As for what services a student can receive, Dinklage explained that the counselors can provide support and refer students to outside services if need be.
“It’s not treatment, per say,” said Dinklage. “It’s not taking the place of CODAC or Kent County.”
Students receiving help from RISAS are likely taking part in one-on-one, short-term counseling sessions or taking part in support groups, all of which are designed to remain confidential and, even if someone is referred to the counselor, service is completely voluntary.
“Because we see students for a large range of services, there is not a stigma [if someone sees a fellow student entering the counselor’s office],” said Dinklage.
Support groups represent a variety of students who may face risk factors associated with substance abuse. Dinklage said there are support groups for students who live in homes where there is substance abuse who are new to the school (“We recognize that as a high-risk time,” said Dinklage) and seniors who are facing an unknown future after graduation.
RISAS also features student programs, one of which is VAASA, Varsity Athletes Against Substance Abuse.
“The athletes vow to be substance free, go through training and make a presentation to the students in the junior high,” said Dinklage, adding that VAASA is an optional program and she works with different coaches to organize it.
Dinklage explained that a small percentage of students using RISAS services were told to attend as part of a disciplinary policy (i.e. the student showed up to a school function under the influence and was mandated to attend a therapy session), but that is rare and varies by school.
In total, Dinklage said since the program was created 26 years ago, 700,000 high school students have been reached through individual therapy, group sessions or school-wide events and assemblies. On average, Dinklage said between 4,000 and 5,000 students are seen by counselors each year.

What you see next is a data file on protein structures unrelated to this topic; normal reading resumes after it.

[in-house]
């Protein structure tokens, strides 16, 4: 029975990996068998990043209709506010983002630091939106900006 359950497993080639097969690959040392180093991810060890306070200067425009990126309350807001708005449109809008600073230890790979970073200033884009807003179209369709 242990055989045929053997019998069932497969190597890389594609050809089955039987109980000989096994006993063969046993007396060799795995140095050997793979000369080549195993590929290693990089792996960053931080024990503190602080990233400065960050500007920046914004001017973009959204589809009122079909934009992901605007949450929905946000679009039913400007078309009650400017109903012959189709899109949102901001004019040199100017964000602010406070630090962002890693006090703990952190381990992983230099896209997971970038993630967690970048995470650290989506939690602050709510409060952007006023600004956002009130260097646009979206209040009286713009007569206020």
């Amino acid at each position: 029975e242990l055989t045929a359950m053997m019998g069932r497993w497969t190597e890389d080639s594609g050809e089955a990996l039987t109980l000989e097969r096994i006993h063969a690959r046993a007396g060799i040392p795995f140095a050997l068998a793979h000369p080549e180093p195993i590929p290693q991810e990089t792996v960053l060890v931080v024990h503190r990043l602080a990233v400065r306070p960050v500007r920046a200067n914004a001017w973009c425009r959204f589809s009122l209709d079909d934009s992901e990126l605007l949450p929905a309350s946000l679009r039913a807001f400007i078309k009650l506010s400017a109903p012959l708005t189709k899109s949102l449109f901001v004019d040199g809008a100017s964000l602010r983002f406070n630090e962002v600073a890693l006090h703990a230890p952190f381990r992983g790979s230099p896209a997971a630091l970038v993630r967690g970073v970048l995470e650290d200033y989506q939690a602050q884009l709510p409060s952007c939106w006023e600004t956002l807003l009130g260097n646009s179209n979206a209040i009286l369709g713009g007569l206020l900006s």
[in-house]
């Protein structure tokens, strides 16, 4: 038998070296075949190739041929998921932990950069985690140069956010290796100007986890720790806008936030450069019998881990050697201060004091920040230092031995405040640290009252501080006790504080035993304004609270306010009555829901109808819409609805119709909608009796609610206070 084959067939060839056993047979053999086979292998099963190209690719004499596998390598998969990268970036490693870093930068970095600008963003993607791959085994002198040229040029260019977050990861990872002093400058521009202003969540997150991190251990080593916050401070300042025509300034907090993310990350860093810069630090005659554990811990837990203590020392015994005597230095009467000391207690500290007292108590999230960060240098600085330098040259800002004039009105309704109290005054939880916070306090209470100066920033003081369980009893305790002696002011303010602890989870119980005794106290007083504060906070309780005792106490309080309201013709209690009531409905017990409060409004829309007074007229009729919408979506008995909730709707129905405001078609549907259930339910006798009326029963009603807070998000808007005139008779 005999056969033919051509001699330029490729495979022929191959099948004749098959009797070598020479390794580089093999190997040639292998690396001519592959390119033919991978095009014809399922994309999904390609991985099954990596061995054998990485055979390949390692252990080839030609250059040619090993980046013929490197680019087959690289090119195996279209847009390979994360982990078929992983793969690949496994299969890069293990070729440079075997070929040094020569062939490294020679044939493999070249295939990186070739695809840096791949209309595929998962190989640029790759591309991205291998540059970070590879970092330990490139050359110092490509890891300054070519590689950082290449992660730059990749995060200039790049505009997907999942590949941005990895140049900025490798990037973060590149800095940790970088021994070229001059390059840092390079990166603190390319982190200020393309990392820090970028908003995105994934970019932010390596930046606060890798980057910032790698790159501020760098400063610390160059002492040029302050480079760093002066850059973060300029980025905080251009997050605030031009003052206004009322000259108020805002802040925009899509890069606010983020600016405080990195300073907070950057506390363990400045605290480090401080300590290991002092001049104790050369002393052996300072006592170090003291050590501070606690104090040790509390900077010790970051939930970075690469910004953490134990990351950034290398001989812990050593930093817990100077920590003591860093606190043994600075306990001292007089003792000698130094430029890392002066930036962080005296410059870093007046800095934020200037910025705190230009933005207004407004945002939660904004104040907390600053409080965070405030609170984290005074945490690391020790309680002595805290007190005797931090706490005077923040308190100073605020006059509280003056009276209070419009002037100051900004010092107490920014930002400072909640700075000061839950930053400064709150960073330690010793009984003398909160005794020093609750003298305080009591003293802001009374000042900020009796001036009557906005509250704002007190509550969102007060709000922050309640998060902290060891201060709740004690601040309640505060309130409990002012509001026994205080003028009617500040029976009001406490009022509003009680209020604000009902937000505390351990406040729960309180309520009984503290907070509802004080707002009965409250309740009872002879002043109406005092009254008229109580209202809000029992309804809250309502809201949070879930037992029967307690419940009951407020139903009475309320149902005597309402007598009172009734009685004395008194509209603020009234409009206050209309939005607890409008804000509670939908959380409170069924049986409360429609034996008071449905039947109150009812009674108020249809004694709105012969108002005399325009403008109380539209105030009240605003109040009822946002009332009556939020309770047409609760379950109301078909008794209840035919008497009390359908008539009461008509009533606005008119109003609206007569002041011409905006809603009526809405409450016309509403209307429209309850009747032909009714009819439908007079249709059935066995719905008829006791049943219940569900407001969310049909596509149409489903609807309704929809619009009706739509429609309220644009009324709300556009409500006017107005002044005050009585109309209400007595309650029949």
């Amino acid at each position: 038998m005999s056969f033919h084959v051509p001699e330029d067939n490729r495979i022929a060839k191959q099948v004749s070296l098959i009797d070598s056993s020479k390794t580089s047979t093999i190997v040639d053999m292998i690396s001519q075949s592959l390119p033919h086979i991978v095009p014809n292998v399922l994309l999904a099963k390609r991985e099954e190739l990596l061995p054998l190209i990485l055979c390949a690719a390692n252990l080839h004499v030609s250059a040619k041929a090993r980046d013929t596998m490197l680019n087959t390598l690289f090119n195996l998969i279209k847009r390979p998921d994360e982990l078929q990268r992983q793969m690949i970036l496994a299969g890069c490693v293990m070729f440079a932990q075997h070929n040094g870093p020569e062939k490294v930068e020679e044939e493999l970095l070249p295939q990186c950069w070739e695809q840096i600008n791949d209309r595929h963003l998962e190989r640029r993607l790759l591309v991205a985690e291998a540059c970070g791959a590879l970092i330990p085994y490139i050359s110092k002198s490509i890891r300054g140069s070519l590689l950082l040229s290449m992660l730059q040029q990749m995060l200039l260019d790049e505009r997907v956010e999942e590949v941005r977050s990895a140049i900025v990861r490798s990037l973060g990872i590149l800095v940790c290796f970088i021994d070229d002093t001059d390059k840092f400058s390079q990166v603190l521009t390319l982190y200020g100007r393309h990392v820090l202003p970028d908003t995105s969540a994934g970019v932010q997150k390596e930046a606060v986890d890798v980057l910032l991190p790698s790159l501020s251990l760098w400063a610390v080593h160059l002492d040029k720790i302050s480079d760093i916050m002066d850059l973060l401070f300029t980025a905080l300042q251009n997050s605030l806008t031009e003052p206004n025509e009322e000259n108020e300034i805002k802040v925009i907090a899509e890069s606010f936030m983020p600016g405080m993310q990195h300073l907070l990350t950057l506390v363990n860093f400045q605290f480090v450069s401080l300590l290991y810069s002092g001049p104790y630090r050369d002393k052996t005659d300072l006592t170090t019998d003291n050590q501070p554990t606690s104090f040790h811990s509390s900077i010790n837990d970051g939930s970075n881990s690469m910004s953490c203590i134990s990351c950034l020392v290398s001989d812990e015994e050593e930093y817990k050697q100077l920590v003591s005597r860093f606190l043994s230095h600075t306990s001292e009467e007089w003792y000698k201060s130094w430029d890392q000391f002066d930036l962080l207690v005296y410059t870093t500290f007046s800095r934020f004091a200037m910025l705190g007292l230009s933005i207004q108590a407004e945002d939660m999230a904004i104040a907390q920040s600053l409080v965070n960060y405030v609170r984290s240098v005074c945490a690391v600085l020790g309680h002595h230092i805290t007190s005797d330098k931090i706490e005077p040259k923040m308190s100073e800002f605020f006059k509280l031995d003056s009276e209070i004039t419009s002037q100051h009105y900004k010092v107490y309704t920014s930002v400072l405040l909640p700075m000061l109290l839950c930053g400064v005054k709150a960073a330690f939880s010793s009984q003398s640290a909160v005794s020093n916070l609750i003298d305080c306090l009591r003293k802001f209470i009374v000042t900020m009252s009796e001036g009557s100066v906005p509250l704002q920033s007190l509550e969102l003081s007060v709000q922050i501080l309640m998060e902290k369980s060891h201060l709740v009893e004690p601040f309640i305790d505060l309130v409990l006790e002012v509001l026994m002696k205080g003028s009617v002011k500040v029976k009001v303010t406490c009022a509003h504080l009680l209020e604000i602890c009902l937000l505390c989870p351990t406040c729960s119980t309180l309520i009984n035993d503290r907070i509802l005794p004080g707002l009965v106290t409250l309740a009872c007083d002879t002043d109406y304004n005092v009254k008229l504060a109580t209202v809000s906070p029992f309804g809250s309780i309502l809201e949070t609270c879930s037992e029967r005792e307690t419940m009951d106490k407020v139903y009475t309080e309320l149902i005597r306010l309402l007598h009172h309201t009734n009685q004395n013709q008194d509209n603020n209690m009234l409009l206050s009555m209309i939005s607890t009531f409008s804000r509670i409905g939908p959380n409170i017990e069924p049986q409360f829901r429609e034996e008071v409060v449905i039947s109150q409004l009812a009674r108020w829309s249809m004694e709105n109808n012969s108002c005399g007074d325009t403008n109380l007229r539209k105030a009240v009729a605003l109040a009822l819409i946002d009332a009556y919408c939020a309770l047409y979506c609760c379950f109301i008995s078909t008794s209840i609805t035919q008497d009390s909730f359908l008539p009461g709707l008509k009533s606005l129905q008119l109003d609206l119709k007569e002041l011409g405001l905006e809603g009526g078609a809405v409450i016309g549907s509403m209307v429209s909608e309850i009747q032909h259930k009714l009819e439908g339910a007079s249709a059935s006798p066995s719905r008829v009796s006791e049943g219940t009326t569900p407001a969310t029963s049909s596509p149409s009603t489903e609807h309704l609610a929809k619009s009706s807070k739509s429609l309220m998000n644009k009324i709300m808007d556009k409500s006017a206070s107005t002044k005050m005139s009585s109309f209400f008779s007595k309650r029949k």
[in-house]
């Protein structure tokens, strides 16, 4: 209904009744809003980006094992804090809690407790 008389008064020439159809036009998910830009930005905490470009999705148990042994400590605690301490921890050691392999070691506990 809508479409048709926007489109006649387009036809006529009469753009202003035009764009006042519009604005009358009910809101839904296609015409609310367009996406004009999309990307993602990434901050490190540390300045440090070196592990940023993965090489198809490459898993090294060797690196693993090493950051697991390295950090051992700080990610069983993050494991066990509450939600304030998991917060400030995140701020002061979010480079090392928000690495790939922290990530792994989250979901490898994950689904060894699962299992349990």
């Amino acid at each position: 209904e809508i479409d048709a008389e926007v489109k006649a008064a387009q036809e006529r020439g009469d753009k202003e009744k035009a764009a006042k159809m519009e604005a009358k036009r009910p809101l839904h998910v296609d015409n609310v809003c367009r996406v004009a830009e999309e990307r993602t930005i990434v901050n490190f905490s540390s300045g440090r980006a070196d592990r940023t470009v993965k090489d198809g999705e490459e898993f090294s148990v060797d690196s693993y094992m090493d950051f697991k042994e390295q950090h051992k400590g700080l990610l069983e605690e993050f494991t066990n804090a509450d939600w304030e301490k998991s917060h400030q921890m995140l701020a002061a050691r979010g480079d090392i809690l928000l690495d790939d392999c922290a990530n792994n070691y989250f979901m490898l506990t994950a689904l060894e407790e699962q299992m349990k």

According to Dinklage, having the counselors in the school building through RISAS is important because the students have the ability to go to the counselor at any point in time and there is an immediacy; if they decide it is time to seek help, they can do that right in that moment by going to the office.
“I think that is one of the success factors,” said Dinklage. “They need to have access to a responsible adult right there.”
In Warwick secondary schools, Dennis Mullen, director of secondary education, said there is a full-time RISAS counselor in each of the high schools, and another that travels throughout the three junior high schools.
“It’s a great resource not only to the school, but to guidance and school psychological services,” said Mullen.
He added that the counselors are able to provide a valuable service to students in the schools without being intrusive.
“They are very popular in the schools,” said Mullen of the counselors.
It also provides a sense of safety.
“All research points to the fact that when schools are nurturing, safe environments where students can make connections, it makes it safer overall,” said Dinklage.
Dinklage encourages anyone who wants to register for the conference to do so as soon as possible because seats for the workshops are filling up fast.
The fee to attend the conference is $75 and participants must register online and select workshops before attending. Visit http://risas.org for more information and to register.